Friday, February 4, 2011

Networking With Consultants: The Sound of One Hand Clapping

Online platforms have been good to me in regards to networking. I am not where I want to be in my career yet, but I get the impression that when I do get there, it will have a lot to do with the relationships I built starting online, as opposed to the ones in person.

Such platforms, despite their pitfalls are valuable to me because they eliminate all the bullshit. (And no matter what anybody tells you, 80% of traditional networking is nothing but bullshitting, end of story.) If I see a blog post I like, I leave a comment on it. It's self contained and obvious what the blog is about, and it is clear that the author is expecting people to approach them about it. They respond to my wonderfully specific initial contact, and in many cases, instant new network connections result. I can right away start opening up my highly inquisitive mind and ask all sort of questions about what they do, who they are, how they arrived at their opinion. Right to Final Jeopardy without the pointless cocktail party small talk for warm up.

But when it comes to learning about specific topics and discussing the nature of one's field, there are certain types that are very difficult for me to engage online or offline. One such group that often puts up barriers to my preferred method of exploring a new relationship are consultants. To be more specific, consultants in such categories as social media, public relations, marketing, and other mostly intangible fields.

What follows is a professional, not a personal assessment. It has nothing to do with how wonderful a person you may be if you are a consultant. But I do continue to hit a snag professionally whenever I try to get to know one. Try to network with them, as it were.

The difficulty I have with establishing a relationship with these people is that one can't really explore the nature of their work, aside from the basics. They can talk about previous accomplishments, and perhaps show me a portfolio of their work which I suppose is sort of okay. It tends to get boring after a while, though, as I like to talk to people not resumes. But many consultants passed a certain point won't discuss ideas or brainstorm with you because they "don't work for free." Given the nature of their work this barricade is often thrown up even in social situations that would otherwise be unconnected with career advancement. It is an understandable but very unfortunate defense mechanism that consultants throw up, which tends to discourage people like me.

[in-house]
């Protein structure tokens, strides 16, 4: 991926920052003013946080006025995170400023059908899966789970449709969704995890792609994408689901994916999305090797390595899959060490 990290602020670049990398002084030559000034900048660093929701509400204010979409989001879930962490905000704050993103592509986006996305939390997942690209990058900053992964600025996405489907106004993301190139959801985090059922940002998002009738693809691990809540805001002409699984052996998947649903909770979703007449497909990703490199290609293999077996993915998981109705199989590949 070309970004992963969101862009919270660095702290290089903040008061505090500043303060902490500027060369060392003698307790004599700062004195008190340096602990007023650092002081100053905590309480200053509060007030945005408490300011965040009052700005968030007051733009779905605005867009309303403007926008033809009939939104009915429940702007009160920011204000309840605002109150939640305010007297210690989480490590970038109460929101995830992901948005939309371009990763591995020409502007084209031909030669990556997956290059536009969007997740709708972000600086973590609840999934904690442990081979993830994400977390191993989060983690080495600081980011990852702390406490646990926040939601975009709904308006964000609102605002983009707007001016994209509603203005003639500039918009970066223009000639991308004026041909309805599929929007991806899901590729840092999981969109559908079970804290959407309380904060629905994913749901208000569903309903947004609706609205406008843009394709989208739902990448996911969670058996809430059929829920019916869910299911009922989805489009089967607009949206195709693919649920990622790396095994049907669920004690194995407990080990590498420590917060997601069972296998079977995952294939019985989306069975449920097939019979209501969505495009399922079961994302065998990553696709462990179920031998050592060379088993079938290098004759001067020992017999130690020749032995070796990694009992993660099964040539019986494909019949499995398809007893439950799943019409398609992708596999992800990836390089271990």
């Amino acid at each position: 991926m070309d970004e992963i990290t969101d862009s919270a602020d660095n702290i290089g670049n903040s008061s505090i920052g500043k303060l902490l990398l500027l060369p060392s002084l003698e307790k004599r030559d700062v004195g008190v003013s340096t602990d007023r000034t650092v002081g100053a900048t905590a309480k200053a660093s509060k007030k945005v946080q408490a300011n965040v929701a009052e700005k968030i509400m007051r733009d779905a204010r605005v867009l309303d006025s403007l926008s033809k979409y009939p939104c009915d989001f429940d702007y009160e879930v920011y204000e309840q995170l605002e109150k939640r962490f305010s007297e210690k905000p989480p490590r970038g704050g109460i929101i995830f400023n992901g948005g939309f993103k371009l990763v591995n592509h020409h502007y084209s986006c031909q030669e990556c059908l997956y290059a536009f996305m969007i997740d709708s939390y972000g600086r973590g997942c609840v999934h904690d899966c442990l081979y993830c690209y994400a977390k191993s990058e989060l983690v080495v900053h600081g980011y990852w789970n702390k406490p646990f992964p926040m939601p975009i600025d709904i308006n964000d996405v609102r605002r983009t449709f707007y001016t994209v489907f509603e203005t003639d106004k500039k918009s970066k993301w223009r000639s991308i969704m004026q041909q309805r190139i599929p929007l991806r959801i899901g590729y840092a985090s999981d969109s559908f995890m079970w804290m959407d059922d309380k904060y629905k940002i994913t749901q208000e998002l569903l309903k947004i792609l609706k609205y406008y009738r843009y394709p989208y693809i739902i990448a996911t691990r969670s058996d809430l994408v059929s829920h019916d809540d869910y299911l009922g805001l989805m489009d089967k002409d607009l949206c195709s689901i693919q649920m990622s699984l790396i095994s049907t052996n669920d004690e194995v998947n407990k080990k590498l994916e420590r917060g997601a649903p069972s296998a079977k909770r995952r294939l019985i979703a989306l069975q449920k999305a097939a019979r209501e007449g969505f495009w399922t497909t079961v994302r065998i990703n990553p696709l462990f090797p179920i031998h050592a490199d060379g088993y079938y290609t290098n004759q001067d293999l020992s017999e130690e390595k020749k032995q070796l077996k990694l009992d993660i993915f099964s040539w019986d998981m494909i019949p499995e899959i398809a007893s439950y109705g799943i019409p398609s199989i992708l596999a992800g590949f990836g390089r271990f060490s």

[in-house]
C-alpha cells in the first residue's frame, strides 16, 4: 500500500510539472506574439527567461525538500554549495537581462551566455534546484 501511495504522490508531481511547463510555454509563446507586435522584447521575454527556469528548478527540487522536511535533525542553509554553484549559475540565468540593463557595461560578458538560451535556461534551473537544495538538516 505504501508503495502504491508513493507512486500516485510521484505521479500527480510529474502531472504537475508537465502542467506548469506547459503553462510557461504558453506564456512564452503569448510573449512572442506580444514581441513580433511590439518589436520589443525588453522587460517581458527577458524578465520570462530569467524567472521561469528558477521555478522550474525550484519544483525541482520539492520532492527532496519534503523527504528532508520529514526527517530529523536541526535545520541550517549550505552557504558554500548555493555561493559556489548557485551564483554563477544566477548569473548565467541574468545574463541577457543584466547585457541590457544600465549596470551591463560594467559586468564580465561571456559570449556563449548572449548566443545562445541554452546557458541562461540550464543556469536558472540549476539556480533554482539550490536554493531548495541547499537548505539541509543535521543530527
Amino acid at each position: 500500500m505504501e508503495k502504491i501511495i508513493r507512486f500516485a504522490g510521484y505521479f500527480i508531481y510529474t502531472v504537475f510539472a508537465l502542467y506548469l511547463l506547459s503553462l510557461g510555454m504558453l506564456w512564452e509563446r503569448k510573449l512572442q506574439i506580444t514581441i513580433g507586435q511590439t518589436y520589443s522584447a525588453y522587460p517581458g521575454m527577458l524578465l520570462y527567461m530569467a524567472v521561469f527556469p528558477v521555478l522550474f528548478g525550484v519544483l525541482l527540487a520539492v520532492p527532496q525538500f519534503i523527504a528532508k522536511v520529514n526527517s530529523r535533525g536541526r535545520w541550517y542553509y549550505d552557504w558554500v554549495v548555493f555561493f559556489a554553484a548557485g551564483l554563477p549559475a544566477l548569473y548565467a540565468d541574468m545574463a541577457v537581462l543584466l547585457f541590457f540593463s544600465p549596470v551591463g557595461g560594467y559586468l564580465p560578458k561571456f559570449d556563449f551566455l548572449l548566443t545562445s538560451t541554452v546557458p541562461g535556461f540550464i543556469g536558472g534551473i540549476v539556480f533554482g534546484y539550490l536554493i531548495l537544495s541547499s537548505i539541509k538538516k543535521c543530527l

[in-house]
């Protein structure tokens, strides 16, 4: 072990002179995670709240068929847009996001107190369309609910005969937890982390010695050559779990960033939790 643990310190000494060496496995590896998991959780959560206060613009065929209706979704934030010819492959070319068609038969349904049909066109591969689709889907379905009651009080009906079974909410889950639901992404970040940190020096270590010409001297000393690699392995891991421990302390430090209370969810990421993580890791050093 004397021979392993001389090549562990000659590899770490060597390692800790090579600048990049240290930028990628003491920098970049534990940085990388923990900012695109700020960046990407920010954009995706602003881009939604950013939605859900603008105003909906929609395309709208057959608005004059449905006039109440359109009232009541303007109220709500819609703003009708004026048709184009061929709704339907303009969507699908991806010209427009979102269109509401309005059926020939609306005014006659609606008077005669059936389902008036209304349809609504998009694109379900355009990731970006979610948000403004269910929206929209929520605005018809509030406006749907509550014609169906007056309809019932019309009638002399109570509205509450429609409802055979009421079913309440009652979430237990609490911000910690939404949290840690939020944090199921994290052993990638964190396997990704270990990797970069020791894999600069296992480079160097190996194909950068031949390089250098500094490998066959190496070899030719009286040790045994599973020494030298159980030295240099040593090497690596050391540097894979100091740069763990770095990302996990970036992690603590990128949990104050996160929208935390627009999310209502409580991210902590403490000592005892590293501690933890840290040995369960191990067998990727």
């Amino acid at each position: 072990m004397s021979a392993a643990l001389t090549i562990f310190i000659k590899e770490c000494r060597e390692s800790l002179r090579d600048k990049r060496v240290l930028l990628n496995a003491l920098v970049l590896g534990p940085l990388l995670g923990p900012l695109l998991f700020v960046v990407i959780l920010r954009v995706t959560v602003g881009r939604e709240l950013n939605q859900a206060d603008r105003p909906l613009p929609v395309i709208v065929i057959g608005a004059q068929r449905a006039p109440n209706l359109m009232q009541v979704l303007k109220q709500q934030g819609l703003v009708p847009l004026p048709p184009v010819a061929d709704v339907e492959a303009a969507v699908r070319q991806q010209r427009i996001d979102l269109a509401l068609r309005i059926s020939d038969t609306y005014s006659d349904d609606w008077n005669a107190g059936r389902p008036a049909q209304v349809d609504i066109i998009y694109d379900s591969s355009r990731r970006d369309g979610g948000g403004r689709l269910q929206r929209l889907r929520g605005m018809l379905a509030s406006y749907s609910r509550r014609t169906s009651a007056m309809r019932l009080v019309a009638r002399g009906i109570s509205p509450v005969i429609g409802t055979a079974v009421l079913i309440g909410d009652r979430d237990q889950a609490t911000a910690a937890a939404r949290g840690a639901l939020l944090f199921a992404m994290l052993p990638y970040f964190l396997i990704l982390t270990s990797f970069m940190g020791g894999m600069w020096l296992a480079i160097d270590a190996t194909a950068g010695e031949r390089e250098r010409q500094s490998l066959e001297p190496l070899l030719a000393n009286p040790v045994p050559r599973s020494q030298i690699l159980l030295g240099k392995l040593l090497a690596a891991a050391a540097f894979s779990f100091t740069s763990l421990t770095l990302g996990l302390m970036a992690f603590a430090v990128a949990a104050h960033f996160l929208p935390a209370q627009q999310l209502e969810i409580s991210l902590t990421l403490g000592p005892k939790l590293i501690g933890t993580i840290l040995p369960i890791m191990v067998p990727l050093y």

And therein lies the problem with networking, or sometimes even socializing with consultants. Unlike other occupations, they have to place a limit on how many questions they can answer about what they do. What is worse, they have to place a serious cap on answering questions pertaining to what they would do in any given situation. And that type of conversational limitation can really dump cool water on a developing idea exchange with me, because I love asking people, "if this happened, how would you handle it in your position?"

Not to mention it tends to sound the slightest bit smug when somebody says, "I can't offer anymore on that unless you pay me," during a conversation. Fair as it may be to one's personal bottom line, taking this position is going to sound unfriendly and rude to a lot of people.

I'll illustrate my frustrations.

Let's say I encounter a nature photographer on Twitter. I can ask her what sort of camera she uses. The type of photos she takes. She can actually show me some of her pictures. I can ask her, without feeling under threat of taking food out of her mouth, "I always have a hard time taking pictures of moving objects, what shutter speed do you suggest?" Matters of her art, her science skills, how she picks subjects, what she would do in that tasty hypothetical situation I mentioned. The answers to these questions often determine how interested I am in establishing a relationship. And unless she has other reasons, she is perfectly at liberty to answer all of them. Because she is paid to take photographs, not to talk about photography. Ergo, by talking about what she does, and what she can do, she isn't robbing herself. She and I can feel free to brainstorm about taking pictures. (And if she reciprocates, I can brainstorm with her about, say, writing a novel.)

Ask that same set of questions to an internet marketing consultant. The conversation would be much shorter. Because they are paid to brainstorm. They make money by assessing a situation and coming up with solutions. The exploration of photography I had with the photographer would be something for which I would have to be charged by the hour with the marketing consultant. That is because the exploration of the ideas is the very thing for which the consultant gets paid. And whether I opt to pay the consultant for her hour's worth of suggestions and ideas, or if I opt to bid them good day and discontinue the conversation, I'm bound to feel let down by the whole experience.